Laura Veirs Talks to Herself on 'My Echo'

The thematic connections between these 10 Laura Veirs songs and our current situation are somewhat coincidental, or maybe just the result of kismet or karmic or something in the zeitgeist.


15 Classic Horror Films That Just Won't Die

Those lucky enough to be warped by these 15 classic horror films, now available on Blu-ray from The Criterion Collection and Kino Lorber, never got over them.


Sixteen Years Later Wayne Payne Follows Up His Debut

Waylon Payne details a journey from addiction to redemption on Blue Eyes, The Harlot, The Queer, The Pusher & Me, his first album since his 2004 debut.


Every Song on the Phoenix Foundation's 'Friend Ship' Is a Stand-Out

Friend Ship is the Phoenix Foundation's most personal work and also their most engaging since their 2010 classic, Buffalo.


Kevin Morby Gets Back to Basics on 'Sundowner'

On Sundowner, Kevin Morby sings of valleys, broken stars, pale nights, and the midwestern American sun. Most of the time, he's alone with his guitar and a haunting mellotron.


Lydia Loveless Creates Her Most Personal Album with 'Daughter'

Given the turmoil of the era, you might expect Lydia Loveless to lean into the anger, amplifying the electric guitar side of her cowpunk. Instead, she created a personal record with a full range of moods, still full of her typical wit.


Flowers for Hermes: An Interview with Performing Activist André De Shields

From creating the title role in The Wiz to winning an Emmy for Ain't Misbehavin', André De Shields reflects on his roles in more than four decades of iconic musicals, including the GRAMMY and Tony Award-winning Hadestown.


The 13 Greatest Horror Directors of All Time

In honor of Halloween, here are 13 fascinating fright mavens who've made scary movies that much more meaningful.


British Jazz and Soul Artists Interpret the Classics on '​Blue Note Re:imagined'

Blue Note Re:imagined provides an entrance for new audiences to hear what's going on in British jazz today as well as to go back to the past and enjoy old glories.


Bill Murray and Rashida Jones Add Another Shot to 'On the Rocks'

Sofia Coppola's domestic malaise comedy On the Rocks doesn't drown in its sorrows -- it simply pours another round, to which we raise our glass.


​Patrick Cowley Remade Funk and Disco on 'Some Funkettes'

Patrick Cowley's Some Funkettes sports instrumental renditions from between 1975-1977 of songs previously made popular by Donna Summer, Herbie Hancock, the Temptations, and others.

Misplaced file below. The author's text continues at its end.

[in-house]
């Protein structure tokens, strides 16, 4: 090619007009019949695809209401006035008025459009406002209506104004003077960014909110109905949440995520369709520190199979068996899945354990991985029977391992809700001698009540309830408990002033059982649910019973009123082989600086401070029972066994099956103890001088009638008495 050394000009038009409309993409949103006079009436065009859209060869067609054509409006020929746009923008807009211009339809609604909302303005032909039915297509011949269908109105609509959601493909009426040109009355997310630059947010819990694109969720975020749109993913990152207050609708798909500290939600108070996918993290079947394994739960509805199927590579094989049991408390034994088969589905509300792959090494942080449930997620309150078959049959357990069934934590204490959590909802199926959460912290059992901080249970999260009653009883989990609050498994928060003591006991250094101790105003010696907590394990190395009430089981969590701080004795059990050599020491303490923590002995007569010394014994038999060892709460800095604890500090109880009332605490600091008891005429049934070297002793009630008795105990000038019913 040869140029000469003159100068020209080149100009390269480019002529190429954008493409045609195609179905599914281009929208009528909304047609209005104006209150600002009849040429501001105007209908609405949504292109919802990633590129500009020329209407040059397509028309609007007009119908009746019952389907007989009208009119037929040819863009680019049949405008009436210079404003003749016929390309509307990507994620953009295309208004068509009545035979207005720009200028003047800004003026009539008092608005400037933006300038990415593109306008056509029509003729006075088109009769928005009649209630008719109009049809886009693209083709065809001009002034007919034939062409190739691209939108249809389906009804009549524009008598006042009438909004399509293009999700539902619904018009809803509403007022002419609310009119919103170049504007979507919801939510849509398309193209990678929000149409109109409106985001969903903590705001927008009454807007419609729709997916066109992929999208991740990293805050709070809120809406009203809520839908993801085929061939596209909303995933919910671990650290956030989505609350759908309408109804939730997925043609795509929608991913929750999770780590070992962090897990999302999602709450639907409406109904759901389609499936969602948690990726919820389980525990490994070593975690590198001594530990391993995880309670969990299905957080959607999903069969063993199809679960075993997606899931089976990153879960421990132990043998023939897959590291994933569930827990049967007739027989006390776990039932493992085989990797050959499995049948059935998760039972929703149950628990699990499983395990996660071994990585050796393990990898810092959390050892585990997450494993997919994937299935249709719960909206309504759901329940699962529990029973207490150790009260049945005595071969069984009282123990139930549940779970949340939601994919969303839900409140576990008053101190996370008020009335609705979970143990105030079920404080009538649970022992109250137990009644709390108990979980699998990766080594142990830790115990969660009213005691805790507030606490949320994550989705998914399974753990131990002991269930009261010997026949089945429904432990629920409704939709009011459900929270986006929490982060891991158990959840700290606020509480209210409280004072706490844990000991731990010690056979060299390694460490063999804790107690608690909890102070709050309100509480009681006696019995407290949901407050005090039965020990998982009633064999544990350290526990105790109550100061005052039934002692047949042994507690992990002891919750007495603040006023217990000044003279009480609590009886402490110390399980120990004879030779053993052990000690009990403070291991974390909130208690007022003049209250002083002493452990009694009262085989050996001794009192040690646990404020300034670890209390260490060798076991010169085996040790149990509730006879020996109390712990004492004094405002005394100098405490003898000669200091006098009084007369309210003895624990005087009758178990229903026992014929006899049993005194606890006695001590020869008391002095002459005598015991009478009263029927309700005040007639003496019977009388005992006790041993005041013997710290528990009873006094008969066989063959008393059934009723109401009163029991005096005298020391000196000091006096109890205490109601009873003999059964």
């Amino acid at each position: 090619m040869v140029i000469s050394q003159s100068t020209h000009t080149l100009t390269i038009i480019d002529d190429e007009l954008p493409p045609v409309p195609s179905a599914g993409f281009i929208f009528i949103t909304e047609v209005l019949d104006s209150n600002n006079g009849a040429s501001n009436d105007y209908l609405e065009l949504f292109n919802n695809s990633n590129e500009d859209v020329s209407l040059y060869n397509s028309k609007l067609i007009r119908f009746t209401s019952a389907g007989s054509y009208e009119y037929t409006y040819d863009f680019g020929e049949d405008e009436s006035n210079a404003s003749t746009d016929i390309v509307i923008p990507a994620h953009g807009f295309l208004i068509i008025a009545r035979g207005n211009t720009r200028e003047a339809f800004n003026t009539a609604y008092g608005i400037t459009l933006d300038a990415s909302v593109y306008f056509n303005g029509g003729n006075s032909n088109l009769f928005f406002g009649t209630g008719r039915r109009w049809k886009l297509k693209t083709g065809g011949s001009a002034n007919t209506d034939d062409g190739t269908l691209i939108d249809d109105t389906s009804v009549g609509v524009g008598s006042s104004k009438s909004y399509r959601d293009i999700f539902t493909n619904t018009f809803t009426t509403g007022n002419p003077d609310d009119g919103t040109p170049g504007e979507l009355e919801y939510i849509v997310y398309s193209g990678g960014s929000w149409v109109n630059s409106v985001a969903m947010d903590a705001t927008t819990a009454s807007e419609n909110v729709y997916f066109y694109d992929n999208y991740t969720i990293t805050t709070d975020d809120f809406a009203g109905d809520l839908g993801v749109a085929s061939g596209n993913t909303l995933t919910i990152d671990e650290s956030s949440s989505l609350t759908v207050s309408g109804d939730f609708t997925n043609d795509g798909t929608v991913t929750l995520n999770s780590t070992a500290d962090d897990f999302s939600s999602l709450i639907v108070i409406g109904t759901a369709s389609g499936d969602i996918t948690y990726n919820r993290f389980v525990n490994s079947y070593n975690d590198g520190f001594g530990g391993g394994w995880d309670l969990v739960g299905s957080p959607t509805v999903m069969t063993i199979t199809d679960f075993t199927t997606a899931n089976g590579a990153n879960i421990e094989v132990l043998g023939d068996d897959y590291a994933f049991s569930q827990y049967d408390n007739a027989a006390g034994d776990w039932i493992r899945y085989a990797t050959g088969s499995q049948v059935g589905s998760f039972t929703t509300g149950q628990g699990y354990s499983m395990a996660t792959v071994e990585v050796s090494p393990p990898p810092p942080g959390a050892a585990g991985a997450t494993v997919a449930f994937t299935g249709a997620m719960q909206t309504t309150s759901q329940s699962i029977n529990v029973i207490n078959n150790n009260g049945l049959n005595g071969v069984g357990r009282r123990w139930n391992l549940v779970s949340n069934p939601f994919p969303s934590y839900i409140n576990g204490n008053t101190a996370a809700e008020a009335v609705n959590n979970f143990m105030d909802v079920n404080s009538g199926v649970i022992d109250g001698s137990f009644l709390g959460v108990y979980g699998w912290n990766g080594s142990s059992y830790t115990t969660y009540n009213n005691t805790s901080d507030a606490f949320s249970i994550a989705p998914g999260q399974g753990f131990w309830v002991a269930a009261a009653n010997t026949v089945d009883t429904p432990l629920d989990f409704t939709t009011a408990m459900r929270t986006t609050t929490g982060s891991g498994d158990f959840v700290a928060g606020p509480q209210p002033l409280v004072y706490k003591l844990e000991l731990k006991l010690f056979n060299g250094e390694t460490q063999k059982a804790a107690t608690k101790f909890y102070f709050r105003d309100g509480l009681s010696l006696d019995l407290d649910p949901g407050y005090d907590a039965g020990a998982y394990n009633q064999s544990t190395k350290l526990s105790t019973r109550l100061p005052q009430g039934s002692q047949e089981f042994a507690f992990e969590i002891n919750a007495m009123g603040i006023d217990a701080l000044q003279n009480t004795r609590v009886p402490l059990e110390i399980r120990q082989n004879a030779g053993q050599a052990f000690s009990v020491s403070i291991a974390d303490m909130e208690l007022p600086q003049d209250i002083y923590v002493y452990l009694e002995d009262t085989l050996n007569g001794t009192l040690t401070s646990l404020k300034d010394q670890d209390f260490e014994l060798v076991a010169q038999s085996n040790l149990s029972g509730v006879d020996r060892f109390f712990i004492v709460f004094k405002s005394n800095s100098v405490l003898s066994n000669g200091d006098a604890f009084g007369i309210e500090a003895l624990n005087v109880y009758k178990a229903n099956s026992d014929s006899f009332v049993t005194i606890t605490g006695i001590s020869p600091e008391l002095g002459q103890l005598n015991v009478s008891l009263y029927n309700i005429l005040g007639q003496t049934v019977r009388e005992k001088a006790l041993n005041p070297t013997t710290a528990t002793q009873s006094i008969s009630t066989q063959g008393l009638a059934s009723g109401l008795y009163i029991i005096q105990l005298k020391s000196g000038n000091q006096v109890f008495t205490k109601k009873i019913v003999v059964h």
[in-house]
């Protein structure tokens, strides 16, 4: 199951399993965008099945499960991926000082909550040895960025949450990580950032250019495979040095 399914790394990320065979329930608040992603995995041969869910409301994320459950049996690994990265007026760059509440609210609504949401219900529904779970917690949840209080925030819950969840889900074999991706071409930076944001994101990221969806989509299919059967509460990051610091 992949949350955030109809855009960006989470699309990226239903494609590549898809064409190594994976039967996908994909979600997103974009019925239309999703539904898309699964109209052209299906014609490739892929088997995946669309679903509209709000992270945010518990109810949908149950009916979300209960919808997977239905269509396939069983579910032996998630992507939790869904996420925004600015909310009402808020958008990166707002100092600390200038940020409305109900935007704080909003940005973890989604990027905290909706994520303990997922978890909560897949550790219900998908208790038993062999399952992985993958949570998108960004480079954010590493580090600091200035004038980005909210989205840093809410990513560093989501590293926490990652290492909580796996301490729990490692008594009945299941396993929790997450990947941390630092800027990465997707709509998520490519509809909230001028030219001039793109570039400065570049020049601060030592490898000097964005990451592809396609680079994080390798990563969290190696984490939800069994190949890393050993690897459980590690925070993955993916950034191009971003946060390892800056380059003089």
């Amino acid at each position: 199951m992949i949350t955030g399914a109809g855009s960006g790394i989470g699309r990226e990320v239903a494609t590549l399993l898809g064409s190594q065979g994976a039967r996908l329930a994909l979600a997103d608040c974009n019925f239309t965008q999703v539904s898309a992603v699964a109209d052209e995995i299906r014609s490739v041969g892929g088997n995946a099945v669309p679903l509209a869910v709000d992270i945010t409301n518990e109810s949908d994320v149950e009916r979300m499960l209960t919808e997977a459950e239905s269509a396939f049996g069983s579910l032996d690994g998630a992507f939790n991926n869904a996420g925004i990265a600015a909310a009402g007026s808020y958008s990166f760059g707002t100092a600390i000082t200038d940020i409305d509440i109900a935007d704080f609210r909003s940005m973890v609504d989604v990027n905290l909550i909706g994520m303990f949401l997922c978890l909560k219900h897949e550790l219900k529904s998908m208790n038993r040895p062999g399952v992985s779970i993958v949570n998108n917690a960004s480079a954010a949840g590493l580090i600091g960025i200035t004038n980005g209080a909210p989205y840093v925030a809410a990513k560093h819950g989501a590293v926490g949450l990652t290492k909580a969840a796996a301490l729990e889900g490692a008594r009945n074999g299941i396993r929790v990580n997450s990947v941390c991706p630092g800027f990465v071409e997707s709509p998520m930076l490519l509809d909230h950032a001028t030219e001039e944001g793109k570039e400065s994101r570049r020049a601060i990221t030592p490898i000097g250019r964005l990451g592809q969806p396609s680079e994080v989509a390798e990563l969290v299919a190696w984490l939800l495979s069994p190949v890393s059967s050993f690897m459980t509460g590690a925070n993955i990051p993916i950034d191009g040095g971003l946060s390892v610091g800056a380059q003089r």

The Top 10 Definitive Breakup Albums

When you feel bombarded with overpriced consumerism disguised as love, here are ten albums that look at love's hangover.


Dustin Laurenzi's Natural Language Digs Deep Into the Jazz Quartet Format with 'A Time and a Place'

Restless tenor saxophonist Dustin Laurenzi runs his four-piece combo through some thrilling jazz excursions on a fascinating new album, A Time and a Place.


How 'Watchmen' and 'The Boys' Deconstruct American Fascism

Superhero media has a history of critiquing the dark side of power, hero worship, and vigilantism, but none have done so as radically as Watchmen and The Boys.


Floodlights' 'From a View' Is Classicist Antipodal Indie Guitar Pop

Aussie indie rockers, Floodlights' debut From a View is a very cleanly, crisply-produced and mixed collection of shambolic, do-it-yourself indie guitar music.


CF Watkins Embraces a Cool, Sophisticated Twang on 'Babygirl'

CF Watkins has pulled off the unique trick of creating an album that is imbued with the warmth of the American South as well as the urban sophistication of New York.


Helena Deland Suggests Imagination Is More Rewarding Than Reality on 'Something New'

Canadian singer-songwriter Helena Deland's first full-length release Someone New reveals her considerable creative talents.


While the Sun Shines: An Interview with Composer Joe Wong

Joe Wong, the composer behind Netflix's Russian Doll and Master of None, articulates personal grief and grappling with artistic fulfillment into a sweeping debut album.

Collapse Expand Reviews

Collapse Expand Features

PM Picks
Collapse Expand Pm Picks

© 1999-2020 PopMatters.com. All rights reserved.
PopMatters is wholly independent, women-owned and operated.